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Branford-Boase Prize Longlist: Week 1

This is the first of my thirteen blogposts about the books on the Branford-Boase Prize Longlist. This week's books are Infinite Sky by C.J. Flood and The Poison Boy by Fletcher Moss. I read and reviewed Infinite Sky when it was published last winter, but I've only just caught up with The Poison Boy thanks to the longlist.

Infinite Sky

Infinite SkyInfinite Sky

A truly beautiful book about the summer that changed one girl's life, as her mum leaves home, travellers set up camp in the family's field, her older brother goes off the rails, and she falls in love for the very first time. Opening with a funeral, Iris is mourning the boy in the casket - but who is it? Sam, her tearaway brother, or Trick, her tentative boyfriend? Over one long hot summer, we find out just how their three lives were turned upside-down.




I thought Infinite Sky was an emotionally powerful and skilfully told story. It's a real-life coming-of-age story that deals with a whole host of issues. Iris finds an escape from her disintegrating home life, freedom, and first love when she meets Trick. The book talks about family, love, grief, and prejudice in a way that allows you to think about these things for yourself. My full review can be found here if you'd like to read more of my thoughts.

Infinite Sky got some well-deserved positive reviews in the newspapers too: The Telegraph, The Guardian 


It get a definite recommendation from me.



The Poison Boy

The Poison BoyPoison boy Dalton Fly, a lowly food taster to the rich, has a lucky escape after drinking laced wine. But his mate is less fortunate, and Dalton wants answers. Who murdered his friend and what were they were really after? With the help of aristocratic girl, Scarlet Dropmore, whose life he unwittingly saved, he sets out to rescue his city from the poisoners within.








The Poison Boy is a gruesome and blistering introduction to the murky world of Highlions. It has political intrigue, daring escapades, shady characters, secrets, and of course poison. A lot of poison. Dalton Fly is a tough, determined young man dragged into a deadly plot very much against his will. Luckily for him he has an amazing and long-suffering best friend called Sal. Between them they do their best not to get ghosted before they solve the puzzle of who's trying to gut highborn sentaways. Yes, I am now fluent in Highlions slang!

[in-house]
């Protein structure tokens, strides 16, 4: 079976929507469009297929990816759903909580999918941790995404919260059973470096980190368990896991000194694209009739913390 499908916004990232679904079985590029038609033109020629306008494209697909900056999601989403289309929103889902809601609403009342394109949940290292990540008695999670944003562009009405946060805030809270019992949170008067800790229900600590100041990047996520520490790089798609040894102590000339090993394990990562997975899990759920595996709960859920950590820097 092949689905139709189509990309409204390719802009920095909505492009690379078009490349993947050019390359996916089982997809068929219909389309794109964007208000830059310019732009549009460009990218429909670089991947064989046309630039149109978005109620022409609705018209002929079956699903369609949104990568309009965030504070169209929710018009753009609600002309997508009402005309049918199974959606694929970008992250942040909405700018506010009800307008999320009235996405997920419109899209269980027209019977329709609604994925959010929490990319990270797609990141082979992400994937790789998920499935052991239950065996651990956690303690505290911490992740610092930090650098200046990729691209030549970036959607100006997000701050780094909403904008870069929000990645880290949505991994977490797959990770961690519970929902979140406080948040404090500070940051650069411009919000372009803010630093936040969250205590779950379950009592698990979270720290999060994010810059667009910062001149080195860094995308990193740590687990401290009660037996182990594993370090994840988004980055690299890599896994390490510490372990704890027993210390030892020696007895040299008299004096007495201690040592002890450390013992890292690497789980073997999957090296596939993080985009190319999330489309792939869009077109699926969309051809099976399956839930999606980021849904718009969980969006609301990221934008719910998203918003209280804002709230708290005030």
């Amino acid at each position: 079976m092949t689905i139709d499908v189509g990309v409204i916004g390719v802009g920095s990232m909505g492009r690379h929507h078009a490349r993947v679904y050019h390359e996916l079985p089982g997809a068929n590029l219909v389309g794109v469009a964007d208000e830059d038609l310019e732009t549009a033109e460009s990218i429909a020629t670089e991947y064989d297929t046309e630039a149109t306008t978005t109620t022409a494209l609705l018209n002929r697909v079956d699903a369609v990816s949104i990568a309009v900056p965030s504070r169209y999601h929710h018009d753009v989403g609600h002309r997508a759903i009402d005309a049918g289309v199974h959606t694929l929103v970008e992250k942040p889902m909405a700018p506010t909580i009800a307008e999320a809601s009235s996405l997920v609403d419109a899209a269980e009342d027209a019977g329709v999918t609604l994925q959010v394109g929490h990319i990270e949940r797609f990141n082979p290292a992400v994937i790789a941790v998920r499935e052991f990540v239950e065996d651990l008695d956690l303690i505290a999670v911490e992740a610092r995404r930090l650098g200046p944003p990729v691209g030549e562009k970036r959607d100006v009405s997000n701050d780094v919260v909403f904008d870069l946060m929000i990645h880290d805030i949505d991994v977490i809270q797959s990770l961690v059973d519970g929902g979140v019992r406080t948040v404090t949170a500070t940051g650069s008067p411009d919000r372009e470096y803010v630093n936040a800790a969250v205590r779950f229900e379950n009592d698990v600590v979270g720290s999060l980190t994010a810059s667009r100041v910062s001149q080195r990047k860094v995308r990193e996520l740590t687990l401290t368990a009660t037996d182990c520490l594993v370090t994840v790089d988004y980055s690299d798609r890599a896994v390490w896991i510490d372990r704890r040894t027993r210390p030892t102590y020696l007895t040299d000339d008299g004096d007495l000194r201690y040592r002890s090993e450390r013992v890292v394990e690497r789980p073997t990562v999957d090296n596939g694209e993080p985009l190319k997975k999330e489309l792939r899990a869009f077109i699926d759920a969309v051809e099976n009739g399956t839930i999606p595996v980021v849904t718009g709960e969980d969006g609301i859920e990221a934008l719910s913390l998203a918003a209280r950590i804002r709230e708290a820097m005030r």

I found it very easy to get into this book and because I am gruesome I loved all the gross poisoning details. I also loved the mixture of male and female characters, with the girls every bit as brave and resourceful as the boys. Dalton's crush on Scarlet made me smile, especially as he's clueless about the 
whole thing. The whole book is really good fun and if/when there's a sequel I'll read that too.

I like this review of the book on The Bookbag website, and here you can find a video of the author reading an extract from the book.


I had a great time reading this so I'd certainly recommend it.


If you've read either of these books, what did you think of them? Or are you tempted to read them now? I'd love to know your opinions.


Comments

  1. I read Infinite Sky last year - it was good, and quite emotional, but I didn't absolutely love it.

    Poison Boy, though - wow! I won it in a competition ages ago and never got round to reading it, but your post here and Fletcher Moss's guest post on my own blog finally made me pick it up - why on earth did I leave it so long? I love the language in it and it's a proper adventure of the kind that don't seem to be all that common today - made me think of Susan Cooper in some ways!

    Really looking forward to seeing your thoughts on the rest of the longlist, and might try to keep up when I can!

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